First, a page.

Fission products, in solid and gaseous form, are isotopes generated during a nuclear chain reaction. Some of these isotopes are stable. Most are not and undergo radioactive decay, i.e. they are radioactive. Following an atmospheric nuclear explosion, solid fission products attach to dust particles that are propagated by prevailing winds over great distances. 

Underwater nuclear explosions also release radioactive particles into the atmosphere. Even shallow underground nuclear explosions can be detected by their release of radioactive debris. 

Well-contained underground or deep underwater nuclear explosions, however, do not release any radioactive particles into the air. Another method is needed to detect them. 

Radioactive noble gas isotopes – in particular xenon isotopes – are among the fission products generated in a nuclear explosion. Since they are inert, these xenon isotopes will not attach to debris or dust to form larger particles. They remain in their gaseous state and some of them will seep through layers of rock and sediment until they escape into the air. Exposed to prevailing winds, they are dispersed in the atmosphere and may, after a certain period of time, be detected thousands of kilometres away from the explosion site.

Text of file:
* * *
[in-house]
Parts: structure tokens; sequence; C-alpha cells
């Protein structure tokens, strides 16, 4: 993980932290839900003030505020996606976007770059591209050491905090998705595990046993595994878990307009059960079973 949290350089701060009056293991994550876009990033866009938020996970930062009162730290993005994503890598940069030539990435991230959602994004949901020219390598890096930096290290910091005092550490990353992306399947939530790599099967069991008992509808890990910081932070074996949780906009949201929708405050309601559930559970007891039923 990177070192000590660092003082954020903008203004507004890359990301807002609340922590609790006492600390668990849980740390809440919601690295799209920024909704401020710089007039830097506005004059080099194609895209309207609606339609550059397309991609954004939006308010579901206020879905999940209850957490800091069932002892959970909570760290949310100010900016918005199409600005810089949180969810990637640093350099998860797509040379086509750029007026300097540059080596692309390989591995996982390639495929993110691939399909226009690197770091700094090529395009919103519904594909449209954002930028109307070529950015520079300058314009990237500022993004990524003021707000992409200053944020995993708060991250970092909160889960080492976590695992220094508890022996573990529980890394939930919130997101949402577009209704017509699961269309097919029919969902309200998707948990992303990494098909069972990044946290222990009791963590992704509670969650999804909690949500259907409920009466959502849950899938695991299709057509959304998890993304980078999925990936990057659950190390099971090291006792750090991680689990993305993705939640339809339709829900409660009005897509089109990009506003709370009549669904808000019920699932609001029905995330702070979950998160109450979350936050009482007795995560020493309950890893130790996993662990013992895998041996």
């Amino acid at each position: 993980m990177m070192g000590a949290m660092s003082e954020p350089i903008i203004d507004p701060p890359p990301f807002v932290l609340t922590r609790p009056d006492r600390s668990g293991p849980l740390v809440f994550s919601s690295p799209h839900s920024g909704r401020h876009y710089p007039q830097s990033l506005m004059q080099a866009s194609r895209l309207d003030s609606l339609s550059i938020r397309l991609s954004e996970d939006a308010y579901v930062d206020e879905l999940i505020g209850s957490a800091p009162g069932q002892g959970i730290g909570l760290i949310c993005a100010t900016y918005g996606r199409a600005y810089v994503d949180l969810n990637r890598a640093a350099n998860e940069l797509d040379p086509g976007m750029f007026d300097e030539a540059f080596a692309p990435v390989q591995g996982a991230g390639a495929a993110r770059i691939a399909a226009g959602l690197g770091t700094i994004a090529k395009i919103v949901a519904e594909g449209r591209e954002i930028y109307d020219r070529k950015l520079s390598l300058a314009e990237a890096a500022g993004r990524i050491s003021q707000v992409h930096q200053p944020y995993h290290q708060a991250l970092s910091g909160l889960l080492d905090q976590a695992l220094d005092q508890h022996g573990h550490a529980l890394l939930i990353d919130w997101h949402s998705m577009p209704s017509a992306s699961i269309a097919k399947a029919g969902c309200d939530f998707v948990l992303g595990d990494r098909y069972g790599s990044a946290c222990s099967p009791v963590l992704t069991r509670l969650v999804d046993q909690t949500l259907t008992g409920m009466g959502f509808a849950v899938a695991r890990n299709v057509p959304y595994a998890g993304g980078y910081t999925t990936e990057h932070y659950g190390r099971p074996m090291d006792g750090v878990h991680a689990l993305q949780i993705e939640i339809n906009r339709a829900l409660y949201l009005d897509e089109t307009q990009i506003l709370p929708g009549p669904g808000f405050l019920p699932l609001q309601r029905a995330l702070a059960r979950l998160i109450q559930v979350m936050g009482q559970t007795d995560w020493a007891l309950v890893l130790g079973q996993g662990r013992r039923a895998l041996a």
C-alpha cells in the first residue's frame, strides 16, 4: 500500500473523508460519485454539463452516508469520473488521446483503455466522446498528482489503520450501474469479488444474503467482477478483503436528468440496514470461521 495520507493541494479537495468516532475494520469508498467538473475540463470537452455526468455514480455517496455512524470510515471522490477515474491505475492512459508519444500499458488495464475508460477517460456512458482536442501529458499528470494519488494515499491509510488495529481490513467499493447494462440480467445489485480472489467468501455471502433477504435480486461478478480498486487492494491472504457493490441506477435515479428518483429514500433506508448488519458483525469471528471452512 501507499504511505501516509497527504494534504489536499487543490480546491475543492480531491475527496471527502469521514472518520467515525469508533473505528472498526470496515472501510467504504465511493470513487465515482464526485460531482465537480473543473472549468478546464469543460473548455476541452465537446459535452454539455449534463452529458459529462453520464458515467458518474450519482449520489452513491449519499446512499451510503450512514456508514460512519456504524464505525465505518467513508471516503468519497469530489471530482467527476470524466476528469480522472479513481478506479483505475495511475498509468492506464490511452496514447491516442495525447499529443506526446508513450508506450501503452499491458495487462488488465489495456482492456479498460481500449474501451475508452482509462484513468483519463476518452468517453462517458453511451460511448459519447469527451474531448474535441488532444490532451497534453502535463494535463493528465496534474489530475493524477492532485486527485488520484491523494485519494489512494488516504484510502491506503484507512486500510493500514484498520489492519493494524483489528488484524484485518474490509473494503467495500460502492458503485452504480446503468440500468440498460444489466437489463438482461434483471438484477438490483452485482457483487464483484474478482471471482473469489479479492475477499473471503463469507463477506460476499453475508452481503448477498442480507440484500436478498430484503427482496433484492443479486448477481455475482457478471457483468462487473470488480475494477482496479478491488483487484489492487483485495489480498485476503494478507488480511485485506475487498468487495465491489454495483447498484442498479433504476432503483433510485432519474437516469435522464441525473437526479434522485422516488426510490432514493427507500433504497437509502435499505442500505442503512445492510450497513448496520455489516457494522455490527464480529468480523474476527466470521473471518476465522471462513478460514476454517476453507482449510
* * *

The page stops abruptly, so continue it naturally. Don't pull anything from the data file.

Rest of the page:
The objective of the CTBTO’s radionuclide monitoring network is to detect this residual radiation in the form of radioactive particles or noble gas, even if only in miniscule amounts. By literally collecting and analysing the debris of a nuclear explosion, radionuclide technology is the only one of the four IMS technologies that can provide evidence that an explosion has been nuclear in nature. 

Thus, this technology provides the means to identify the 'smoking gun' needed to prove a possible violation of the Treaty. With its 'forensic proof' of nuclear explosions, the radionuclide technology is of crucial importance to the entire verification effort. 

However, this does not mean that the CTBTO itself determines whether an explosion has been nuclear in nature or not. It is the prerogative of Member States to make an assessment on the nature of an event, based on monitoring data and analysis provided by the CTBTO.